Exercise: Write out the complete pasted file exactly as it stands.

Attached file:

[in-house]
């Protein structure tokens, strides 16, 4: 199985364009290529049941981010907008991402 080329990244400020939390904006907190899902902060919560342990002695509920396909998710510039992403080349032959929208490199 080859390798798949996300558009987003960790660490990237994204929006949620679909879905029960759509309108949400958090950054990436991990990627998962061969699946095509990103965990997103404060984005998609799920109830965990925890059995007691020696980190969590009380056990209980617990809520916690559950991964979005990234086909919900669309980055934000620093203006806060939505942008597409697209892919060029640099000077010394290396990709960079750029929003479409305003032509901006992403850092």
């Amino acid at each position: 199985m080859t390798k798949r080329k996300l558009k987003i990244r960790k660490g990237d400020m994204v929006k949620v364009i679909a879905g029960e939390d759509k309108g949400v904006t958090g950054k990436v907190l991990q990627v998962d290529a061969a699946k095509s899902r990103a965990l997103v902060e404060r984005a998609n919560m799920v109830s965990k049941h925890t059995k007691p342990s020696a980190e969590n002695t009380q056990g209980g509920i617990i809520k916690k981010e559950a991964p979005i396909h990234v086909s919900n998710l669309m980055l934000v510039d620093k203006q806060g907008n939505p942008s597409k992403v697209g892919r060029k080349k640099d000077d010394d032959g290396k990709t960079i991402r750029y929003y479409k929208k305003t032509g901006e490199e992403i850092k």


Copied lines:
[in-house]
């Protein structure tokens, strides 16, 4: 199985364009290529049941981010907008991402 080329990244400020939390904006907190899902902060919560342990002695509920396909998710510039992403080349032959929208490199 080859390798798949996300558009987003960790660490990237994204929006949620679909879905029960759509309108949400958090950054990436991990990627998962061969699946095509990103965990997103404060984005998609799920109830965990925890059995007691020696980190969590009380056990209980617990809520916690559950991964979005990234086909919900669309980055934000620093203006806060939505942008597409697209892919060029640099000077010394290396990709960079750029929003479409305003032509901006992403850092």
């Amino acid at each position: 199985m080859t390798k798949r080329k996300l558009k987003i990244r960790k660490g990237d400020m994204v929006k949620v364009i679909a879905g029960e939390d759509k309108g949400v904006t958090g950054k990436v907190l991990q990627v998962d290529a061969a699946k095509s899902r990103a965990l997103v902060e404060r984005a998609n919560m799920v109830s965990k049941h925890t059995k007691p342990s020696a980190e969590n002695t009380q056990g209980g509920i617990i809520k916690k981010e559950a991964p979005i396909h990234v086909s919900n998710l669309m980055l934000v510039d620093k203006q806060g907008n939505p942008s597409k992403v697209g892919r060029k080349k640099d000077d010394d032959g290396k990709t960079i991402r750029y929003y479409k929208k305003t032509g901006e490199e992403i850092k």